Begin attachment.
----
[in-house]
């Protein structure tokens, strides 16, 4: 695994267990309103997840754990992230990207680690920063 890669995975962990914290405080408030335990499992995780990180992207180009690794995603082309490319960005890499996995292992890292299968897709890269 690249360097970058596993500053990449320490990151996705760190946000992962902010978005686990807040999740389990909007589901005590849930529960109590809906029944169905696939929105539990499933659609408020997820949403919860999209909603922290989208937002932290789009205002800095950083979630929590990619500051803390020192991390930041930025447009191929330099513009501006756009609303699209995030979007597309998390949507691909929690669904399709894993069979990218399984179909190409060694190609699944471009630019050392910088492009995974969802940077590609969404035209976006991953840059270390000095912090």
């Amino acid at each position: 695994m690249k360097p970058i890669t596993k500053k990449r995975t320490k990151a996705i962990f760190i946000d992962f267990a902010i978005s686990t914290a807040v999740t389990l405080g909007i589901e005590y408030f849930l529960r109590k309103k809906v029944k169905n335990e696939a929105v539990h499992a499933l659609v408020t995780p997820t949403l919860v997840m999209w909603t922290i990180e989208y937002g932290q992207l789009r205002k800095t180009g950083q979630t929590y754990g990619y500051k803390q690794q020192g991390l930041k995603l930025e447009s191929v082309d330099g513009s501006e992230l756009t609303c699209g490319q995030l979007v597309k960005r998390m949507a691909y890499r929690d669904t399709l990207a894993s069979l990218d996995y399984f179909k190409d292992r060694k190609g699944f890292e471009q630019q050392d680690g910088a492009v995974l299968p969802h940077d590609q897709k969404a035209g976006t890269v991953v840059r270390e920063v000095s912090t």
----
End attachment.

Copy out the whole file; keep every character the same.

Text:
[in-house]
């Protein structure tokens, strides 16, 4: 695994267990309103997840754990992230990207680690920063 890669995975962990914290405080408030335990499992995780990180992207180009690794995603082309490319960005890499996995292992890292299968897709890269 690249360097970058596993500053990449320490990151996705760190946000992962902010978005686990807040999740389990909007589901005590849930529960109590809906029944169905696939929105539990499933659609408020997820949403919860999209909603922290989208937002932290789009205002800095950083979630929590990619500051803390020192991390930041930025447009191929330099513009501006756009609303699209995030979007597309998390949507691909929690669904399709894993069979990218399984179909190409060694190609699944471009630019050392910088492009995974969802940077590609969404035209976006991953840059270390000095912090």
């Amino acid at each position: 695994m690249k360097p970058i890669t596993k500053k990449r995975t320490k990151a996705i962990f760190i946000d992962f267990a902010i978005s686990t914290a807040v999740t389990l405080g909007i589901e005590y408030f849930l529960r109590k309103k809906v029944k169905n335990e696939a929105v539990h499992a499933l659609v408020t995780p997820t949403l919860v997840m999209w909603t922290i990180e989208y937002g932290q992207l789009r205002k800095t180009g950083q979630t929590y754990g990619y500051k803390q690794q020192g991390l930041k995603l930025e447009s191929v082309d330099g513009s501006e992230l756009t609303c699209g490319q995030l979007v597309k960005r998390m949507a691909y890499r929690d669904t399709l990207a894993s069979l990218d996995y399984f179909k190409d292992r060694k190609g699944f890292e471009q630019q050392d680690g910088a492009v995974l299968p969802h940077d590609q897709k969404a035209g976006t890269v991953v840059r270390e920063v000095s912090t």